George Legrady's installation in the Seattle Public Library

Making the Visible Invisible (under projects)

- a beginning of the kind of data visualization that is possible based on collections

ars electronical futurelab presentation

Gulliver's World

an interactive 3-D virtual world that encourages participation and cross-over between the virtual and the real, demystifying the technology and bridging the division.

Ted Nelson's colours

This morning in a plenary at ichim05, Ted Nelson challenged us to think beyond the  Web [as implemented] to a richer and more complex model of hypertext authorship and experience. Pushing beyond unidirectional, single-target links, his proposal for "Trans-citation" builds on the premises that "documents" are built on precident (in all aspects of its meaning, including historical citations and chronological developments), that incorporation is a fundamental part of the act of authorship, and that access to a source in its original context is a fundamental part of "reading" in an environment of networked information.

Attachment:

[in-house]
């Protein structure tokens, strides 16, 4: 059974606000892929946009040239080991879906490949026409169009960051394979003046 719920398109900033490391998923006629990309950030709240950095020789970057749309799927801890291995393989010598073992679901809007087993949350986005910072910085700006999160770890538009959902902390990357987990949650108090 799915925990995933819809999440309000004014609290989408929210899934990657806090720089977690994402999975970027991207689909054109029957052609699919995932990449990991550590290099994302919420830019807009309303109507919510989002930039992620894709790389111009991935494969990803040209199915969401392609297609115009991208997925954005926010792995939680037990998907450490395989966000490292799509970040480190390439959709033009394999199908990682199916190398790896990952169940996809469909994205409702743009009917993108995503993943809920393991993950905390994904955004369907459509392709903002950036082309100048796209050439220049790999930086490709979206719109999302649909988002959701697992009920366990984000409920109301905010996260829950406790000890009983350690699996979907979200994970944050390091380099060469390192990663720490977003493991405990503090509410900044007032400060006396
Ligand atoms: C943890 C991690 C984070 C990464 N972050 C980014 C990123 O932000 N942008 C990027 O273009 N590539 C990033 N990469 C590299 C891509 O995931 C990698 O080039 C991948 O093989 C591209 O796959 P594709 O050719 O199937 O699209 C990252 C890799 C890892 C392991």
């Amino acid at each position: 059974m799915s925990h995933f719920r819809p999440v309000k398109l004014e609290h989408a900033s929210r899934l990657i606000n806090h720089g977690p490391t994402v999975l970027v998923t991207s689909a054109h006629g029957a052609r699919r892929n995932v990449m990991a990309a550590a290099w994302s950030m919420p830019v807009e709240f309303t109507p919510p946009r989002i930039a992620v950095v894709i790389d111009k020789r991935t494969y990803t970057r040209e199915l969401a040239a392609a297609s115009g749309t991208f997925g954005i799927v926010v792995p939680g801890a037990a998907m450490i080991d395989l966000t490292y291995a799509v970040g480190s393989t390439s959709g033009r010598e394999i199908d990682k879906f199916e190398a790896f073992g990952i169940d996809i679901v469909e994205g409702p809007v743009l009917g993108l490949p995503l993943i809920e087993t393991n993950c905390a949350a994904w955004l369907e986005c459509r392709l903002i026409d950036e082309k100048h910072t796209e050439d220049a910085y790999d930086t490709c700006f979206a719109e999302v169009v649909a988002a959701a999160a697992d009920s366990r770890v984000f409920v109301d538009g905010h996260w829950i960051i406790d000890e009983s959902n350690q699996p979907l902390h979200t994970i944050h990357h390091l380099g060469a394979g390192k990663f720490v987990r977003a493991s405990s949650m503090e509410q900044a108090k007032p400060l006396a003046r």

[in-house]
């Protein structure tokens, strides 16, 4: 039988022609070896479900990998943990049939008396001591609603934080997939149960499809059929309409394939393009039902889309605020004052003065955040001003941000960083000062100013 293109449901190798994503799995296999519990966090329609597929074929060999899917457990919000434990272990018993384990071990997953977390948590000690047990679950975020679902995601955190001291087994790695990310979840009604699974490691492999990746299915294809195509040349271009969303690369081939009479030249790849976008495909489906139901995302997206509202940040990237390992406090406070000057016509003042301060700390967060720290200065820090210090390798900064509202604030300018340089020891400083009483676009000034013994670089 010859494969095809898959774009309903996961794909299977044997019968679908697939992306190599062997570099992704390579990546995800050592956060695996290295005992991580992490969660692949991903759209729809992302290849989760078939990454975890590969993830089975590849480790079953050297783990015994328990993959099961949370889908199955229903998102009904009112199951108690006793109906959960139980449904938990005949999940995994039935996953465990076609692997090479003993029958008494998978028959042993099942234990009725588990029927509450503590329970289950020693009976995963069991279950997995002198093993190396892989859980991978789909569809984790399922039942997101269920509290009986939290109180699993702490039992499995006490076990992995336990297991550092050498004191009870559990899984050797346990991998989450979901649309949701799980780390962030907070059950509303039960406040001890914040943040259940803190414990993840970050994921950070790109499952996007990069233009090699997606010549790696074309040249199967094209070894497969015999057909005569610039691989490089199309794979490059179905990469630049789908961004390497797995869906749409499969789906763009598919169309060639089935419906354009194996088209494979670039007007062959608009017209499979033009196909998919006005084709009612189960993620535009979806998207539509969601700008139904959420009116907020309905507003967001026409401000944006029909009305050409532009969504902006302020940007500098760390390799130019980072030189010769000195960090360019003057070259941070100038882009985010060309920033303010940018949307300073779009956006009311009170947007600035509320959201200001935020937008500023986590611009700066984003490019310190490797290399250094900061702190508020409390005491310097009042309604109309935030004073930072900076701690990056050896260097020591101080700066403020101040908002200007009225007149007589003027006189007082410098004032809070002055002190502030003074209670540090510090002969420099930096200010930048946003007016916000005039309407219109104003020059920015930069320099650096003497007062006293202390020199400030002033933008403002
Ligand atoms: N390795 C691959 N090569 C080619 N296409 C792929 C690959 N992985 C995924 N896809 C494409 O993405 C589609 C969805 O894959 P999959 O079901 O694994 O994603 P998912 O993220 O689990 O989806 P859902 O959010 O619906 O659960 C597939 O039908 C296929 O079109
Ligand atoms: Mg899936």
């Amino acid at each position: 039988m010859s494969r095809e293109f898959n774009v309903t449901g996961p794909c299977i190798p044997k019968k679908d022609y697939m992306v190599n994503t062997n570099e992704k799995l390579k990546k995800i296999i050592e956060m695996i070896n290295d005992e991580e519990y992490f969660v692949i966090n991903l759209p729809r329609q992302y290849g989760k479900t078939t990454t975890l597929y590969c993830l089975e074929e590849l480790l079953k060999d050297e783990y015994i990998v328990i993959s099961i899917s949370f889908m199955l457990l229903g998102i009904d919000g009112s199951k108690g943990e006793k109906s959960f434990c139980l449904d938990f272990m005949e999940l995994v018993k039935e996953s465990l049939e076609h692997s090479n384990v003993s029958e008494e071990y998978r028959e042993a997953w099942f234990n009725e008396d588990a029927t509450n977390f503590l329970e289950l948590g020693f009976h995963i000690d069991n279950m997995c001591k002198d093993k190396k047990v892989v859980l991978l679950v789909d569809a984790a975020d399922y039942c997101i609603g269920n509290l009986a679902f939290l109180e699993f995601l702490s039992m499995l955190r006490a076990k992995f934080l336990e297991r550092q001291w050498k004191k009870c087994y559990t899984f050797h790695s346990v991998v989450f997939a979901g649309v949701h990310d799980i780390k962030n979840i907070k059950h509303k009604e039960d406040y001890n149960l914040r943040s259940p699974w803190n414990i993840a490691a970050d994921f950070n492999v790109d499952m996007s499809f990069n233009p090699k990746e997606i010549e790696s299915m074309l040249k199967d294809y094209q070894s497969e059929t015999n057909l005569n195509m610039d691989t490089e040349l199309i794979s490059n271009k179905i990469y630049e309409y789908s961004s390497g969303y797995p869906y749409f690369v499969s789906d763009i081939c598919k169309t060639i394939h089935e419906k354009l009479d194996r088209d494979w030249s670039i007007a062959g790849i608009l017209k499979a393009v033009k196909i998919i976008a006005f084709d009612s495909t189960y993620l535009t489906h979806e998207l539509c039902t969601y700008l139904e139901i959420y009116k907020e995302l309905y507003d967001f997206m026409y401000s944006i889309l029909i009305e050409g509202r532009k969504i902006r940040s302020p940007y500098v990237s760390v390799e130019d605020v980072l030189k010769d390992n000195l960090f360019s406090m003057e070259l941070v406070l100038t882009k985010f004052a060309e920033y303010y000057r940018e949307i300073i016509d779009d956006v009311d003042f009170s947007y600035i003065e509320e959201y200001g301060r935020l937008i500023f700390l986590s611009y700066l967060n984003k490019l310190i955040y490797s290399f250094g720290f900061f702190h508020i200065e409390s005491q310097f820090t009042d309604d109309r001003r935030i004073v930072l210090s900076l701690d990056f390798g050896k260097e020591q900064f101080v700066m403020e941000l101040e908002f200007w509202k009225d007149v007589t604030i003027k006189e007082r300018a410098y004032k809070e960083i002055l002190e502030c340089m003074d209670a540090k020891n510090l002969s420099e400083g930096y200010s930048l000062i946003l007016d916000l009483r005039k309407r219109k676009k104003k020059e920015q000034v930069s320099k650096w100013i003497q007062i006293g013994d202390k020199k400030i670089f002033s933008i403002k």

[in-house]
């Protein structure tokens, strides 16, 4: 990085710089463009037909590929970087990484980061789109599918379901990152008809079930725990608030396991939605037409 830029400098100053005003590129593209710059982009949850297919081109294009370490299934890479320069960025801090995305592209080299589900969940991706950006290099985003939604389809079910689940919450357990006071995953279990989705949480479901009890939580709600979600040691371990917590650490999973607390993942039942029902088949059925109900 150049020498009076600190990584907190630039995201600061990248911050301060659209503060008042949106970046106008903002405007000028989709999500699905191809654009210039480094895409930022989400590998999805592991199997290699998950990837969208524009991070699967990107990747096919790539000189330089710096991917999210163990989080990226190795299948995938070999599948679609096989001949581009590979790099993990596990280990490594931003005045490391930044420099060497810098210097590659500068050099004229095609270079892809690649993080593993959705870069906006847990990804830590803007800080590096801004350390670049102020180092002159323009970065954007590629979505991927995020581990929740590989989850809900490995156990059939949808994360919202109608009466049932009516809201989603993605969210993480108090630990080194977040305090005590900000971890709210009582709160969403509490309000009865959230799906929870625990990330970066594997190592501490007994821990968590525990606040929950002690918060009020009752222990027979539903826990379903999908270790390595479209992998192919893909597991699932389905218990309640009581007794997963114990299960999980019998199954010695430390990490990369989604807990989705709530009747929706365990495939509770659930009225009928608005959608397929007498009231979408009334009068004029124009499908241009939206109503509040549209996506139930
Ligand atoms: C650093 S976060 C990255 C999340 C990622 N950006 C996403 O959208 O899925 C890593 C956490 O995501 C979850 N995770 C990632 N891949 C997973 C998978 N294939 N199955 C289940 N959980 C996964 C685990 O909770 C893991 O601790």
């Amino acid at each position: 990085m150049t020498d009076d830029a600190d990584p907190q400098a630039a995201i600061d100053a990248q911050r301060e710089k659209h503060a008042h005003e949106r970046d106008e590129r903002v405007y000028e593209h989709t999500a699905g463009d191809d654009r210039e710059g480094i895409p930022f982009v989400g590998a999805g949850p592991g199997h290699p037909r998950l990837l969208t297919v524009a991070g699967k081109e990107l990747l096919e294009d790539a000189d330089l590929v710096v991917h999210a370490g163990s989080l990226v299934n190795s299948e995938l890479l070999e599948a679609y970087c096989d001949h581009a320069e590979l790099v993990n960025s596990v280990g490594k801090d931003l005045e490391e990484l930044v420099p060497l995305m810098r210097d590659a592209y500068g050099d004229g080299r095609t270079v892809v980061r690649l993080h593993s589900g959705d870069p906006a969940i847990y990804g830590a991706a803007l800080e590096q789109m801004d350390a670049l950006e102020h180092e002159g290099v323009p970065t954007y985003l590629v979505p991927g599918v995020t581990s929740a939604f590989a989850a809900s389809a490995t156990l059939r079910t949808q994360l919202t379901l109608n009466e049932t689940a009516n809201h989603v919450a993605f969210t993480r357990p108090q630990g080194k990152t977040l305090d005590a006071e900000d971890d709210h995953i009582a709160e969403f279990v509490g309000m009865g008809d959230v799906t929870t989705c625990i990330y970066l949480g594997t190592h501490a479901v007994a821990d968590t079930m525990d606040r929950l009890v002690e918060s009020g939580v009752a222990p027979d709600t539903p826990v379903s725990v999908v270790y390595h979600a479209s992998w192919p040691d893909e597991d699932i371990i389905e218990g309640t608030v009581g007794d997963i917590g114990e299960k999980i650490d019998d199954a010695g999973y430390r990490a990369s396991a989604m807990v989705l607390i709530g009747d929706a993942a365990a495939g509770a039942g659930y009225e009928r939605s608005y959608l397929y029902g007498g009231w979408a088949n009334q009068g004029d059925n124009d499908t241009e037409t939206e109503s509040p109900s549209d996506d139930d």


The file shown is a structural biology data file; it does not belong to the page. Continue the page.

in Paris

We're in Paris for ichim05 - the 9th conference in the ICHIM series. It began in 1991 as the International Conference on Hypermedia and Interactivity in Museums. At least a few of those words are applicable now... 

In 1999, when it was clear that no-one knew what ICHIM stood for, we started using the International Cultural Heritage Informatics Meeting. But does anyone know what “informatics” means? Here in Paris, because of the “faux ami” informatique it seems to have some meaning, but elsewhere? Certainly Medical Informatics now means something, and there's an emerging discourse of Social Informatics ... but in culture and heritage?